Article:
Of the ideas presented in chapter 8, it was his comment of page 76 where he comments on beggars. It seemed like a cold-hearted thing to say whether or not it was true. That said, after looking at it for a while, it makes sense. After all, what is the subject of a decent and moving poem when your muse goes from sad and destitute to happy and carefree. You could still do something with it, but it would probably not end well.
As for chapter 9, I found the most interesting part to be was on page 101 when he commented on how the business and university views of his job where a bit different from each other. As a guy whose worked a job and gone to school at the same time for years now, I can understand what he is going through to an extent. It's hard to be accepted by all around you. At best, all you can do is be happy with yourself.
As a critic, it was really hard to do it right. The guidelines of the workshops meant that I had to look at everyone’s poems and write what I liked and what could use some work. For all intents and purposes and without really hesitating in the least, I can honestly say that the second part of those guidelines was what really got me. You see, while there were plenty of times where something was seriously wrong, at least to me, and I had no trouble saying that, most of the poems I wound up reading were really very good and I couldn’t see anything wrong with them. Jeremiah’s poem is a perfect example of this. To me, it seemed like it was practically flawless, complete with excellent word choices and wonderfully balanced rhythm throughout the entire poem. To write constructive criticism about it, and all the others for that matter, I had to be like those nutty people you see on YouTube videos who see the tiniest of mistakes as an outrage and an utter failure to do anything good. That said, there were still times where certain things in the poems did not seem to add up or they were well done in the wrong place or wrong poem all together. At the end of the day, it did feel like all the bad things that I felt about the poems were more my personal feelings about it, which often times seemed to not be shared by the other critics in the class.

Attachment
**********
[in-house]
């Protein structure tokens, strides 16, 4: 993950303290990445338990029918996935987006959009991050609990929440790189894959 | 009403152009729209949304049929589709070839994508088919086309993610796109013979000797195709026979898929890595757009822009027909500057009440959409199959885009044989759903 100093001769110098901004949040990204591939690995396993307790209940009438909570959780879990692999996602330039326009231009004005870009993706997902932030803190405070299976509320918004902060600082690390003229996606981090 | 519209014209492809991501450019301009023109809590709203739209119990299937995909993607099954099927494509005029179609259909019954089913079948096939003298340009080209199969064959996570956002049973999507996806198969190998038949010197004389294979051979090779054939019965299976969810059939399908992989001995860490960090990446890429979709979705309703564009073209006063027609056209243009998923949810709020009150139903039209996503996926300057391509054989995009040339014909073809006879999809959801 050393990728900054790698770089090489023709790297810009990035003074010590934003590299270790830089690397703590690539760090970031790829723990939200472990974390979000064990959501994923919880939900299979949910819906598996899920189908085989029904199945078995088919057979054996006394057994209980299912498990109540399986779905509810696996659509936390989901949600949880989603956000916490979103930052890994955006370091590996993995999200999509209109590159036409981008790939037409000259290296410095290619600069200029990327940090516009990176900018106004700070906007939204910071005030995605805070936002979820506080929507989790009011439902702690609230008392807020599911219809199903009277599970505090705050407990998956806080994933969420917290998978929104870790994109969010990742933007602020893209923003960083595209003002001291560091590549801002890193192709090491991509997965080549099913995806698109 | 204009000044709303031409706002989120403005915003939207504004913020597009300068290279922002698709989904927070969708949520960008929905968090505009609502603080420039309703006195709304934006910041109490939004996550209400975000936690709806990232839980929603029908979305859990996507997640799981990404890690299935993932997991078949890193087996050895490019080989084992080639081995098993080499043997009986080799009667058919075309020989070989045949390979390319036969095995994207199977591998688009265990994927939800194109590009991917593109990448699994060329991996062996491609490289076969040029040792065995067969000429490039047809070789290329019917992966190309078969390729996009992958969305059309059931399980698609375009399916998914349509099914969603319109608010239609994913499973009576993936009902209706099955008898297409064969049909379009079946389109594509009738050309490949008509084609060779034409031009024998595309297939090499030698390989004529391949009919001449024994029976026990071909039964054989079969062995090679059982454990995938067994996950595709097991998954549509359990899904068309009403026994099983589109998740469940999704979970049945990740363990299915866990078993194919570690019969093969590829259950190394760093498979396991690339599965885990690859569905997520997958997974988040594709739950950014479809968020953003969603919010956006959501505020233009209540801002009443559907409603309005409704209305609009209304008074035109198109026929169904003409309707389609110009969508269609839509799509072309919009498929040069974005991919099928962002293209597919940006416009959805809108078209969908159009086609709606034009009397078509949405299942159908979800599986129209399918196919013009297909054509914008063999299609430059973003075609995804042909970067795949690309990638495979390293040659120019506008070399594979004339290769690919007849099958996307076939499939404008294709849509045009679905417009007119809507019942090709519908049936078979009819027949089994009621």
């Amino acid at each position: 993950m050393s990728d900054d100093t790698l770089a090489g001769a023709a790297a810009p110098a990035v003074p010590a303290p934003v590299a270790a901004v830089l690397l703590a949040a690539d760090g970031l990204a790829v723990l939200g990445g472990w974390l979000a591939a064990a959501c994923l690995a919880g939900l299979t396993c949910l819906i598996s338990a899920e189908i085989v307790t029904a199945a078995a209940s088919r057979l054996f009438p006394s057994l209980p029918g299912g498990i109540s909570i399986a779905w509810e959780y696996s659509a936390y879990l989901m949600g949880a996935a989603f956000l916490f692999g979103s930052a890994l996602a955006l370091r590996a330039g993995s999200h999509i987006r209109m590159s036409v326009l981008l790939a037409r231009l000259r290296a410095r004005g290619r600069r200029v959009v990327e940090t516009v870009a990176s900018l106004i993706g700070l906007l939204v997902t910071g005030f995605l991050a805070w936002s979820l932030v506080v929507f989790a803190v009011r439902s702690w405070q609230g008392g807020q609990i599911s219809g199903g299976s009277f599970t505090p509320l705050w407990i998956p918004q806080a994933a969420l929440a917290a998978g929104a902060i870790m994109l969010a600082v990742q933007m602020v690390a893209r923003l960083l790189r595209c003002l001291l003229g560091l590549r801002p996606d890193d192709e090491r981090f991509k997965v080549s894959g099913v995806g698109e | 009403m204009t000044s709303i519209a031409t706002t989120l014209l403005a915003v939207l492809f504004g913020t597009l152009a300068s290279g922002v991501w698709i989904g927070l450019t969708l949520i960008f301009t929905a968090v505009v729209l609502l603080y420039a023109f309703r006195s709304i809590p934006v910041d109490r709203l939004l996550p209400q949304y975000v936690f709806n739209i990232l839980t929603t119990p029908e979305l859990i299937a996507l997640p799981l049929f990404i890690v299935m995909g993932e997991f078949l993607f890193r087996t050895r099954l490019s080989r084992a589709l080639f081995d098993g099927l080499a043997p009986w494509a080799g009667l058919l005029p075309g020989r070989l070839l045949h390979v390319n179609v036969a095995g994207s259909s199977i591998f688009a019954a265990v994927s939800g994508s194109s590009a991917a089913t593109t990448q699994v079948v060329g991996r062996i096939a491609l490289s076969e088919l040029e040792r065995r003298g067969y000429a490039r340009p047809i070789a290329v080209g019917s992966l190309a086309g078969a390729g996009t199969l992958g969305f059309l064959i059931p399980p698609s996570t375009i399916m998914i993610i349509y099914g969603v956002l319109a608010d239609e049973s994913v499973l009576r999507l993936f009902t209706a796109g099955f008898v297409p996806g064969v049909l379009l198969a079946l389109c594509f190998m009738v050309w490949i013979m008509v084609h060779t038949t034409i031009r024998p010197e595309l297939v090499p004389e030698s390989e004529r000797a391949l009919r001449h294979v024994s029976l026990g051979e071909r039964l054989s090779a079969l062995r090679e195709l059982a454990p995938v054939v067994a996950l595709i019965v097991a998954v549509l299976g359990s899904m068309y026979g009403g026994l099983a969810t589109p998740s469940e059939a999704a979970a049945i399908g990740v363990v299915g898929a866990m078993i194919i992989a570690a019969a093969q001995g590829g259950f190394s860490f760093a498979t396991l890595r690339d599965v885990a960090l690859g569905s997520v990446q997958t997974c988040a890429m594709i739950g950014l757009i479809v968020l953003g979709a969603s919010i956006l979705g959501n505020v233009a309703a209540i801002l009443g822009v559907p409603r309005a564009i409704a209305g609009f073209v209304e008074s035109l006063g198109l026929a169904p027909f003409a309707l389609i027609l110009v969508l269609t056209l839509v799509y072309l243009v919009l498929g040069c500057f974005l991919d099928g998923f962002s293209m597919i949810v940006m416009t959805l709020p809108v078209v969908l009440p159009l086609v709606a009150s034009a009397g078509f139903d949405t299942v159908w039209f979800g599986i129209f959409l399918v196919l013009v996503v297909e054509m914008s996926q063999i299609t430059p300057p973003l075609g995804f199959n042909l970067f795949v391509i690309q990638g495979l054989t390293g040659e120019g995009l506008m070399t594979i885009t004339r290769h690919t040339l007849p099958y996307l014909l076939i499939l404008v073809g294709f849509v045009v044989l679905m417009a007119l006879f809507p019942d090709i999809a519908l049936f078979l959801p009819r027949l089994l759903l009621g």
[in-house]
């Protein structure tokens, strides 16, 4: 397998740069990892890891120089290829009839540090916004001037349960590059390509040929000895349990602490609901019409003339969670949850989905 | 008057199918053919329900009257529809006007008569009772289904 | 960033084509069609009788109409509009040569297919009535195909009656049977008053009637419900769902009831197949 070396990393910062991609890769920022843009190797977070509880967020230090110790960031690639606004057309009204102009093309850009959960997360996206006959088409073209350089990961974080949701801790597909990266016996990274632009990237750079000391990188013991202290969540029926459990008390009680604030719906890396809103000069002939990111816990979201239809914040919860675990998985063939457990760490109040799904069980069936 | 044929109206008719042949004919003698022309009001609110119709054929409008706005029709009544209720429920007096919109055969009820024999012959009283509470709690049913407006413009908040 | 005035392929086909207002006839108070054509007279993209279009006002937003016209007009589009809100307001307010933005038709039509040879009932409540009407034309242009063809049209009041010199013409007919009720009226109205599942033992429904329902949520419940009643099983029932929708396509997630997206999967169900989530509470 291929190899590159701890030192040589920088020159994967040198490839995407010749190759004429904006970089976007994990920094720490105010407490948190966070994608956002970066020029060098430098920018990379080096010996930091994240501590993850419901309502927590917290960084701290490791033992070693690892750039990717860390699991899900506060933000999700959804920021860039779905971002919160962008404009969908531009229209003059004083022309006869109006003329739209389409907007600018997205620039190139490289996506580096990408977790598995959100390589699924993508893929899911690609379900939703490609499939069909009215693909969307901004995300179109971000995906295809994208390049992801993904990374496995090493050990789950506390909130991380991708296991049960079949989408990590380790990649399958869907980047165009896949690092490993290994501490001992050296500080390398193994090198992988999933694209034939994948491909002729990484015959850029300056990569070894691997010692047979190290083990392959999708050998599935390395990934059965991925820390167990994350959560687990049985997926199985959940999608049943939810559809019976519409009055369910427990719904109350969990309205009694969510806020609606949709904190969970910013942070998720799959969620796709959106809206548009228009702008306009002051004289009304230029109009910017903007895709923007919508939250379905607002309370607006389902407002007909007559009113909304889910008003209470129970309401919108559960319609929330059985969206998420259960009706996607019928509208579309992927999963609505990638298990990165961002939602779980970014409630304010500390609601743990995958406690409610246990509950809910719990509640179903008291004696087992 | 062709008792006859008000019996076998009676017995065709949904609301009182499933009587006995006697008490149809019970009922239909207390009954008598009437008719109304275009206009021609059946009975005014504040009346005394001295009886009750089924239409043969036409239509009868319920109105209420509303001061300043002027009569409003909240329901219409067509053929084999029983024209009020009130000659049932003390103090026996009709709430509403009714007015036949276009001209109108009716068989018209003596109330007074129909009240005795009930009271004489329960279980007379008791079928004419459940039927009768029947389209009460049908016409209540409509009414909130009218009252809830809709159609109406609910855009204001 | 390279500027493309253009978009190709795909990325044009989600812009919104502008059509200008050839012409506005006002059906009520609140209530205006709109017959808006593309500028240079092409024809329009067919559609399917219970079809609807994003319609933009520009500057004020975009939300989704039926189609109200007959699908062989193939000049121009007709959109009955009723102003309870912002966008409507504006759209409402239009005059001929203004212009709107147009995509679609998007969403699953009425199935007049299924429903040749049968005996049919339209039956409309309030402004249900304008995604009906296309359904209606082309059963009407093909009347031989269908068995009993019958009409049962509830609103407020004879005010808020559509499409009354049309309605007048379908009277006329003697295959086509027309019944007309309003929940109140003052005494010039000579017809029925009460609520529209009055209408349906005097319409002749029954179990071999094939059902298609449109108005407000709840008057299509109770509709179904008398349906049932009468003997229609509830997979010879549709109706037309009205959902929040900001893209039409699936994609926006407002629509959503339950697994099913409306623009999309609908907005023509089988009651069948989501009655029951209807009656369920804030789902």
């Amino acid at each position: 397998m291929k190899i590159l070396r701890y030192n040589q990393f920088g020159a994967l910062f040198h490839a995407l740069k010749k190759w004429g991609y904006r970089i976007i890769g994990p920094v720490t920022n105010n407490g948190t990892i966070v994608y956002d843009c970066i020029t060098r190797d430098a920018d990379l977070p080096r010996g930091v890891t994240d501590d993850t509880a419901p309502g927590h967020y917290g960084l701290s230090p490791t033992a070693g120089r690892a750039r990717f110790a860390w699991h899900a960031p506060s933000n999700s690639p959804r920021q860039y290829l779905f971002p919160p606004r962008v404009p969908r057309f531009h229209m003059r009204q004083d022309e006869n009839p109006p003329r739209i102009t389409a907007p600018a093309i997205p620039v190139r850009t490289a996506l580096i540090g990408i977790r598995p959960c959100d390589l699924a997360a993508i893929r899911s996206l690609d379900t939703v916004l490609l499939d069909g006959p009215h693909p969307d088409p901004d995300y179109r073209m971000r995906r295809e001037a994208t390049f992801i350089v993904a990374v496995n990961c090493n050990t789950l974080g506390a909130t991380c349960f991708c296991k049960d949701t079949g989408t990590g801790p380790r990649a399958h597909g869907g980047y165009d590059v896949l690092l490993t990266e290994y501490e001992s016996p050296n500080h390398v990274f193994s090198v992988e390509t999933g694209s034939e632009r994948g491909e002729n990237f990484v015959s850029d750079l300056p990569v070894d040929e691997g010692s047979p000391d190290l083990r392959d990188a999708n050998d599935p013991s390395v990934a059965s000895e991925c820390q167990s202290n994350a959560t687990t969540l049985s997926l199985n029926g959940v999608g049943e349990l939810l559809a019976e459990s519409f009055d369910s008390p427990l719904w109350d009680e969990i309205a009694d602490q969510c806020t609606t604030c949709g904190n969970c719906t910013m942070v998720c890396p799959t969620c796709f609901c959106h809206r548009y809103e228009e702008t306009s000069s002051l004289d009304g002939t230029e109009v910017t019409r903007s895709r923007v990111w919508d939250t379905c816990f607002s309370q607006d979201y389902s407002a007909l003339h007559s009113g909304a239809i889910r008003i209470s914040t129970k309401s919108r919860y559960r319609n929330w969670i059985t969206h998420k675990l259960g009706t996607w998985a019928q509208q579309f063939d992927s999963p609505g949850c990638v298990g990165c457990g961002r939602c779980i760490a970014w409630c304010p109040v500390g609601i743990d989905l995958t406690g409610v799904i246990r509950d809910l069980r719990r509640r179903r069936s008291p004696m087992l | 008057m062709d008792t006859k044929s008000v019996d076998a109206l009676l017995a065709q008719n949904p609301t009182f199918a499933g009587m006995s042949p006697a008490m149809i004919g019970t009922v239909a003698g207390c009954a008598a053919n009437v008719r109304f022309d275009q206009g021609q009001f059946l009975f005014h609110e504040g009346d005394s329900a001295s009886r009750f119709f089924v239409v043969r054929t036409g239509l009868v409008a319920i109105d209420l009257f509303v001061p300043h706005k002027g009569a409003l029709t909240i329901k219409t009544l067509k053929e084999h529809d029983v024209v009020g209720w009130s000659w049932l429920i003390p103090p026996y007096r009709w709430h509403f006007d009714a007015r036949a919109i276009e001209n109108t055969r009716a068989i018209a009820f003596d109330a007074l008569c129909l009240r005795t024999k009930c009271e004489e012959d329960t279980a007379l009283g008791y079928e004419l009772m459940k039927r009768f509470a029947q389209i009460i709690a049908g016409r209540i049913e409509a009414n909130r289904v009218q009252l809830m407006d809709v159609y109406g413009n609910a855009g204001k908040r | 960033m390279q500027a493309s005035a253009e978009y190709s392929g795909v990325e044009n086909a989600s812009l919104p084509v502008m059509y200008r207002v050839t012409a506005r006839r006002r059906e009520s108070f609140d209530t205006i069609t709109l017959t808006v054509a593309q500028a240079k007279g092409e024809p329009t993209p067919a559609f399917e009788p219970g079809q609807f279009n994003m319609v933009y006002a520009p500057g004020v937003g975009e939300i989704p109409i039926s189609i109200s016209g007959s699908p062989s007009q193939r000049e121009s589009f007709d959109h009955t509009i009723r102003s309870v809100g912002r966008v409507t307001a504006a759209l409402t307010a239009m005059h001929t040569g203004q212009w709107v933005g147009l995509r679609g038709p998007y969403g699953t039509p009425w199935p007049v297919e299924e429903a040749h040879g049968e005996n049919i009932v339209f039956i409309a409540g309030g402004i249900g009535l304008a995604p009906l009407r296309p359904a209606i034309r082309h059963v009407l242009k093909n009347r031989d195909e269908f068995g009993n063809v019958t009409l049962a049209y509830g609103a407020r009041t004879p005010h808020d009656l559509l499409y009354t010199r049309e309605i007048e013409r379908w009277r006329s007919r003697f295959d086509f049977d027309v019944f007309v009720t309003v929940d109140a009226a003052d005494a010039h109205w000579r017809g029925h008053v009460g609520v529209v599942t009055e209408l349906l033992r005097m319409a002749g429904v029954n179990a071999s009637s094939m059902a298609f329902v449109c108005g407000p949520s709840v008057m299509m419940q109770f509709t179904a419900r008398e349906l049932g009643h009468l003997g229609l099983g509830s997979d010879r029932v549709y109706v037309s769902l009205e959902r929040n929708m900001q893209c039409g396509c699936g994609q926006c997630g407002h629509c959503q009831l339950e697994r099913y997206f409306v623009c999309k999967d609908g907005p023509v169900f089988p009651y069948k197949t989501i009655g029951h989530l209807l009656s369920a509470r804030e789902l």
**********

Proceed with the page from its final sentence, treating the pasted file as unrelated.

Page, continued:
In terms of being a person who was praised and criticized for my work, I had mixed feelings. When they were praising my work, it felt really good. In most aspects, the poem I had created was one of those that I was just rattling of the first thing that I could think of that had deep emotion in it. I was pleasantly surprised that most of the class, especially the teacher, thought that the language was very creative and brought very pronounced pictures to mind. That being said, most of the criticisms that I got were primarily centered around the same thing: What was the poem about? It was a perfectly understandable feeling. After all, when I wrote it, I knew exactly who Socks was. I had had him as a pet for years and he had been special to me. When I handed in the poem, I knew most people would probably not be able to figure that Socks was a cat, but that did not matter to me since it was special to me and in the end that’s all that matters. Honestly though, the early prototypes of the poem had me using the name of dog I used to have to, but I took it out knowing that just having Sock’s name in the poem was already enough to make people scratch their heads as it is. Besides all that, I didn’t purposely make every line capitalized at the beginning. That was just how the computer did it and I thought it looked nice enough to leave it be.
FYI this is 518 words.